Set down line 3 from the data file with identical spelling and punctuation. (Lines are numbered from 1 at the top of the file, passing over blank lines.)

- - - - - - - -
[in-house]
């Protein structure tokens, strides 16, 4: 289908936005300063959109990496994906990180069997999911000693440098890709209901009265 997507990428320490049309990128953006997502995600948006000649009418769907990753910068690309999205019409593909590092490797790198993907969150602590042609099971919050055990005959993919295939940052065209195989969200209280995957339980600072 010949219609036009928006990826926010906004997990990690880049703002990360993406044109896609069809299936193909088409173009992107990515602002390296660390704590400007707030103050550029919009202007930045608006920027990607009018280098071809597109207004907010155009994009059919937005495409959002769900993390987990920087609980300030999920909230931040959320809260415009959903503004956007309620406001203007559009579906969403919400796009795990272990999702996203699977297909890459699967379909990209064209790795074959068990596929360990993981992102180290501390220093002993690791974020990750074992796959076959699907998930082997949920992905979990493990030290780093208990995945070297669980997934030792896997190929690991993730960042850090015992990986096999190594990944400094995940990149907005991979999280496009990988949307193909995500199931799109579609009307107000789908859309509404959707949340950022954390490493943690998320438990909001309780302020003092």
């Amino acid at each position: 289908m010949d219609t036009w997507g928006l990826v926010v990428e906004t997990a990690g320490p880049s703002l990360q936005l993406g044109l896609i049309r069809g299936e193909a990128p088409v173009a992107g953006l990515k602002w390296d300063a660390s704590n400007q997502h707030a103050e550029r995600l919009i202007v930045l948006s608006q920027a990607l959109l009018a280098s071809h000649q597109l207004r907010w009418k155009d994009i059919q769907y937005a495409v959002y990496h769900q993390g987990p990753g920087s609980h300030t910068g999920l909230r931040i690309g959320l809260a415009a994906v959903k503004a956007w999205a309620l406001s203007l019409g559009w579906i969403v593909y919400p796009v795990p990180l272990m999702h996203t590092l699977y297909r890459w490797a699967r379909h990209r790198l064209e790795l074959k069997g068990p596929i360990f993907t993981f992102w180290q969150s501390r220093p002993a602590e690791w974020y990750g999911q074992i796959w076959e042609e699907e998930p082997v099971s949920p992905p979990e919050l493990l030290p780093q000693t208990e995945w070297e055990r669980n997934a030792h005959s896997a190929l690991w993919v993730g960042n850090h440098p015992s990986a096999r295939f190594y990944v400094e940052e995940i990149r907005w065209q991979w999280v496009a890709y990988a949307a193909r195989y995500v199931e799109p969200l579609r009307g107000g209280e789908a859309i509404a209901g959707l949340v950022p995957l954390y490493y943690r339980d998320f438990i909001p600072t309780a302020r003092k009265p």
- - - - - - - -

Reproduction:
């Amino acid at each position: 289908m010949d219609t036009w997507g928006l990826v926010v990428e906004t997990a990690g320490p880049s703002l990360q936005l993406g044109l896609i049309r069809g299936e193909a990128p088409v173009a992107g953006l990515k602002w390296d300063a660390s704590n400007q997502h707030a103050e550029r995600l919009i202007v930045l948006s608006q920027a990607l959109l009018a280098s071809h000649q597109l207004r907010w009418k155009d994009i059919q769907y937005a495409v959002y990496h769900q993390g987990p990753g920087s609980h300030t910068g999920l909230r931040i690309g959320l809260a415009a994906v959903k503004a956007w999205a309620l406001s203007l019409g559009w579906i969403v593909y919400p796009v795990p990180l272990m999702h996203t590092l699977y297909r890459w490797a699967r379909h990209r790198l064209e790795l074959k069997g068990p596929i360990f993907t993981f992102w180290q969150s501390r220093p002993a602590e690791w974020y990750g999911q074992i796959w076959e042609e699907e998930p082997v099971s949920p992905p979990e919050l493990l030290p780093q000693t208990e995945w070297e055990r669980n997934a030792h005959s896997a190929l690991w993919v993730g960042n850090h440098p015992s990986a096999r295939f190594y990944v400094e940052e995940i990149r907005w065209q991979w999280v496009a890709y990988a949307a193909r195989y995500v199931e799109p969200l579609r009307g107000g209280e789908a859309i509404a209901g959707l949340v950022p995957l954390y490493y943690r339980d998320f438990i909001p600072t309780a302020r003092k009265p």